Console.WriteLine($"After TopTen: '{Local.Value}'");
}

static async Task TopOne()
{
   await Task.Delay(10).ConfigureAwait(false);
   Local.Value = "ValueSetBy TopOne";
   await Somewhere().ConfigureAwait(false);
}

static async Task TopTen()
{
   await Task.Delay(10).ConfigureAwait(false);
   Local.Value = "ValueSetBy TopTen";
   await Somewhere().ConfigureAwait(false);
}

static async Task Somewhere()
{
   await Task.Delay(10).ConfigureAwait(false);
   Console.WriteLine($"Inside Somewhere: '{Local.Value}'");
   await Task.Delay(10).ConfigureAwait(false);
   await DeepDown();
}

static async Task DeepDown()
{
   await Task.Delay(10).ConfigureAwait(false);
   Console.WriteLine($"Inside DeepDown: '{Local.Value}'");
   Fire().Ignore();
}

static async Task Fire()
{
   await Task.Yield();
   Console.WriteLine($"Inside Fire: '{Local.Value}'");
}

The above code should be relatively straightforward to understand. The entry point is the method ThereIsNoSpoon, which calls into two methods TopOne and TopTen. These methods set the ThreadLocal value to ValueSetBy TopOne and ValueSetBy TopTen, respectively. Both methods call the method Somewhere, which prints out the value of the ThreadLocal and calls into DeepDown. DeepDown prints the value of the ThreadLocal again, and then kicks off an asynchronous method called Fire without awaiting it (hence the method Ignore, which suppresses the compiler warning CS4014). This code uses a tiny trick that lets us later reuse the code to demonstrate AsyncLocal. The methods used in the execution path access the dynamic static field Local. Both classes provide a Value property and, therefore, we can just assign either ThreadLocal or AsyncLocal without duplicating unnecessary code.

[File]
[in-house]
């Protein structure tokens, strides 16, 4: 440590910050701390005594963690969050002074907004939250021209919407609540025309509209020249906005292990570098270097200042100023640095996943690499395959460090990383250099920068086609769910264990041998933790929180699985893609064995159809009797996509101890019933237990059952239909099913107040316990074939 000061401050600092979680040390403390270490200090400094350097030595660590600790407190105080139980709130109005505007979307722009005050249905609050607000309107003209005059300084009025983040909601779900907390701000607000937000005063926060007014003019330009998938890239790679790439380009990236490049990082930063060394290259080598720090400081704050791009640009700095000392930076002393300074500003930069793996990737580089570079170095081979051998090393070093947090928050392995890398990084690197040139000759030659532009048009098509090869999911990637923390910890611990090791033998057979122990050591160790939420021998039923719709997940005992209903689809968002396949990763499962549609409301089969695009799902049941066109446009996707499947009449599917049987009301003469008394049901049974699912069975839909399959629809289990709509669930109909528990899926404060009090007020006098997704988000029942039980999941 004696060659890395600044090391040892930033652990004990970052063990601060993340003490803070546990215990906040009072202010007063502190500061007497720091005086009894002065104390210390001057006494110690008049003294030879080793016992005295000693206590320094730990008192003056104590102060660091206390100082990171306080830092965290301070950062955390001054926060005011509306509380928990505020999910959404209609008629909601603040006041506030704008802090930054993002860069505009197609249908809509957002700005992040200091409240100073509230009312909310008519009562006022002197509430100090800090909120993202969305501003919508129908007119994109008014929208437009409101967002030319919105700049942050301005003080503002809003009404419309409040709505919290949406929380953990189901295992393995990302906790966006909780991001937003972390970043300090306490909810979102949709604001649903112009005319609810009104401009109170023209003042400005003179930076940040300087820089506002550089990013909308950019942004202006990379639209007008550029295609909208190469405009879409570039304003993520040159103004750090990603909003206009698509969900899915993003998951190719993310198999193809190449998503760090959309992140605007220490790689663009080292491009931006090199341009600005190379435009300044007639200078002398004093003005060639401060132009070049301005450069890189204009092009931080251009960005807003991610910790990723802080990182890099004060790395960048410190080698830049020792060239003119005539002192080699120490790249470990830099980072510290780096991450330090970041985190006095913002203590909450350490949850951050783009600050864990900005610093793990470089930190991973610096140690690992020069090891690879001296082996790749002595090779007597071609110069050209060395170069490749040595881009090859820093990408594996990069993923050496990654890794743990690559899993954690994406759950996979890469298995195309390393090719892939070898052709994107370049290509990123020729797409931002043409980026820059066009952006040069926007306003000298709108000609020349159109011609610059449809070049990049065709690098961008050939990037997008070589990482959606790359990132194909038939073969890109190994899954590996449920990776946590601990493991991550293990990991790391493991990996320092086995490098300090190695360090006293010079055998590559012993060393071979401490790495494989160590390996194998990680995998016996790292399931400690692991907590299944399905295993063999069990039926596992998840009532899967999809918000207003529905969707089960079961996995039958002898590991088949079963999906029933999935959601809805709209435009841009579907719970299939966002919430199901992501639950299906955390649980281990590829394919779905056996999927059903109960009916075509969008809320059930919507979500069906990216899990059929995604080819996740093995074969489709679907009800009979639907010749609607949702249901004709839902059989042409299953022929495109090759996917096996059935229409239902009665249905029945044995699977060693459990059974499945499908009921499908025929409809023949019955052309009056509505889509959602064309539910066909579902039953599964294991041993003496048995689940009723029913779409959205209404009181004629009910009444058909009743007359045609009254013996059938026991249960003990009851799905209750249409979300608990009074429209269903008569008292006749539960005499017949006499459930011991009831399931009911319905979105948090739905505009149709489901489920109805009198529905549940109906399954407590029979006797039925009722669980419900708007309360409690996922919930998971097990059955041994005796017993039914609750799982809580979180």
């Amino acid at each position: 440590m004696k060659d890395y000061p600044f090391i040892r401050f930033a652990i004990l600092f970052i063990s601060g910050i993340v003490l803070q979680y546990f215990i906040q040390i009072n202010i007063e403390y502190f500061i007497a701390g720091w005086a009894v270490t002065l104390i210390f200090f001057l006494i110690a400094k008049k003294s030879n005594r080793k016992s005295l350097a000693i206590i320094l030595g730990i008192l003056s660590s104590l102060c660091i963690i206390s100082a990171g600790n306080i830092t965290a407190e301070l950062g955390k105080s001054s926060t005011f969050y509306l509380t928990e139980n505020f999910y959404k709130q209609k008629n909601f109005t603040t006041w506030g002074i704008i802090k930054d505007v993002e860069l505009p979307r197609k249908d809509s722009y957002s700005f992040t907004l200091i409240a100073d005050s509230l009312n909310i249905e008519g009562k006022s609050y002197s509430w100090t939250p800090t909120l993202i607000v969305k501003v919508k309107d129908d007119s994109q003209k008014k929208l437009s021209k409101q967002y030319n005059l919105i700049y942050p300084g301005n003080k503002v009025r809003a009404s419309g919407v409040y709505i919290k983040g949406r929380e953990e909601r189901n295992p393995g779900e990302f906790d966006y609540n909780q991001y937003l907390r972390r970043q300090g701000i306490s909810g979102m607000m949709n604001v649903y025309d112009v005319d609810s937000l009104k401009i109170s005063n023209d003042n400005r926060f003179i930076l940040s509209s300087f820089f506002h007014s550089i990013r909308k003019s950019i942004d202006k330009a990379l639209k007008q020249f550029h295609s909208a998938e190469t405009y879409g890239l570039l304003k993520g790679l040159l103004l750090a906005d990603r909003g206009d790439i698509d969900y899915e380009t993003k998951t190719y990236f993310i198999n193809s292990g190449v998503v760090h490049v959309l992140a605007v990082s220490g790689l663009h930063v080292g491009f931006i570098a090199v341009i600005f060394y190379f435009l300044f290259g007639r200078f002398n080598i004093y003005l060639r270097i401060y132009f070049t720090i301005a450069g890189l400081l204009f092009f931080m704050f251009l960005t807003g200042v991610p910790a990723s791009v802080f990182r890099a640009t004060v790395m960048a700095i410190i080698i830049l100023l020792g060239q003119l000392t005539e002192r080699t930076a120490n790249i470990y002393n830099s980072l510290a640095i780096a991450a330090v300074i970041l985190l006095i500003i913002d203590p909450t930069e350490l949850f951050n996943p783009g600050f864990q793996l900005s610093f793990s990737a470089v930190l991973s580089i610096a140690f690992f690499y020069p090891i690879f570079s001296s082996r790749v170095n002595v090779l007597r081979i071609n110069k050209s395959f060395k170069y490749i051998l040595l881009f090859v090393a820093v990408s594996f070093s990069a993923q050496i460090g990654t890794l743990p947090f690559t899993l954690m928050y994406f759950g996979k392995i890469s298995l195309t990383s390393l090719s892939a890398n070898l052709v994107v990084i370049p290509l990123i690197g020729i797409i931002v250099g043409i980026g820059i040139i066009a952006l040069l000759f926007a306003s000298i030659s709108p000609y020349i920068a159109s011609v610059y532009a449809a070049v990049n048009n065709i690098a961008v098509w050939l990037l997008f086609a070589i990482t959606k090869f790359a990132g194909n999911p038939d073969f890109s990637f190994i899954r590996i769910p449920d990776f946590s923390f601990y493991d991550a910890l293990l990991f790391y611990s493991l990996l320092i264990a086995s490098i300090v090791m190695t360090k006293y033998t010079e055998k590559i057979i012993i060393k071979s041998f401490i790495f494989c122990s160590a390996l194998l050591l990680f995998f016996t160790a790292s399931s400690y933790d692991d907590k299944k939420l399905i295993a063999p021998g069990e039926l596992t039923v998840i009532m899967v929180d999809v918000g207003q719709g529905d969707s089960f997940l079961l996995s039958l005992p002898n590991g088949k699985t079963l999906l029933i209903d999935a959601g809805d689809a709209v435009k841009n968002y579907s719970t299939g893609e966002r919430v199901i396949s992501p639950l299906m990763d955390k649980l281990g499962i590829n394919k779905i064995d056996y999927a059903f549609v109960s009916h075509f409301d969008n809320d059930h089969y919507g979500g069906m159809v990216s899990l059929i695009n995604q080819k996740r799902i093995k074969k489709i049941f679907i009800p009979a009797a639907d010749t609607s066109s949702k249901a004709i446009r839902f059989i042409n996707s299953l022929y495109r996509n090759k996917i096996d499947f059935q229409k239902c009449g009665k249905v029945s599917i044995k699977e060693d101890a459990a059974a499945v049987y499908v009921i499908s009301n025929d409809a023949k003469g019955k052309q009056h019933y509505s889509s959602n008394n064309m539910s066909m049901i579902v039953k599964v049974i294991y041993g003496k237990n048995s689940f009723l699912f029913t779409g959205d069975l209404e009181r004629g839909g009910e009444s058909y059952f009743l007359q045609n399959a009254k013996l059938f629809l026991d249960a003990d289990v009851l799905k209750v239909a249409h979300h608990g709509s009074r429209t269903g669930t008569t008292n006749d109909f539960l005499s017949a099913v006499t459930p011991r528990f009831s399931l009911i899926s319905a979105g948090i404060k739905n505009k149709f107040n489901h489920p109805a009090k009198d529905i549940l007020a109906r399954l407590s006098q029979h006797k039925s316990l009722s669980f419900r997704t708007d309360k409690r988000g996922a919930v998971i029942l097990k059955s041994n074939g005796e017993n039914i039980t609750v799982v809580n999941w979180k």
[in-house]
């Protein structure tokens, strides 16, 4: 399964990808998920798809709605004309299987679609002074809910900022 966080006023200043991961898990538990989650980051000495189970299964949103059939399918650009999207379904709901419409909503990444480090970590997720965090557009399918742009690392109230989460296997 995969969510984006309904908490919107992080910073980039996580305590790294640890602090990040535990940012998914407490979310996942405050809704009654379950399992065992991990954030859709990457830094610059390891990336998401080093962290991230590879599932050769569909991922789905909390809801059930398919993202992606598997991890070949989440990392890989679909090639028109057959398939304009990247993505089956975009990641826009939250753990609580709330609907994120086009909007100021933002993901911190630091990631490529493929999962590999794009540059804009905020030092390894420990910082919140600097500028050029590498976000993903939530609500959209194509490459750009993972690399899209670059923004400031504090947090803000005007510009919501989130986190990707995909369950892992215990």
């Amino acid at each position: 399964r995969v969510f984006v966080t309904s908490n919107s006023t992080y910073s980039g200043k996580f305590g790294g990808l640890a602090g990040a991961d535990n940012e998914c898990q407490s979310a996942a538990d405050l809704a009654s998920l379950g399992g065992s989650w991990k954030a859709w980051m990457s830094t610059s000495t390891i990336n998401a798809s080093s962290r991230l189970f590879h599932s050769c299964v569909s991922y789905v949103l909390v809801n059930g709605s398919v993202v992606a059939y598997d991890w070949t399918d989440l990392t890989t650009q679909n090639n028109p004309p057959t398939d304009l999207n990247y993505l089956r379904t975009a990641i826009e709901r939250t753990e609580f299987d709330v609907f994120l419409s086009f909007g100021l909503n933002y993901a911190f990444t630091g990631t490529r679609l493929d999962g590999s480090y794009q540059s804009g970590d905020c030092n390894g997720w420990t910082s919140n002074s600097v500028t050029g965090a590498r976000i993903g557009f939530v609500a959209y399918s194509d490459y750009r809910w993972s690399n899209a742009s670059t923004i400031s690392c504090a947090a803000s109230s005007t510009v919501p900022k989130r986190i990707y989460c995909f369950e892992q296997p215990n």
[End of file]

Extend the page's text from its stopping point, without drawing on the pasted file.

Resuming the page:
The output of the above code looks similar to the following (your result might vary):

Before TopOne: 'Initial Value'
Inside Somewhere: 'ValueSetBy TopOne'
Inside DeepDown: 'ValueSetBy TopOne'
After TopOne: 'ValueSetBy TopOne'
Inside Fire: 'Initial Value'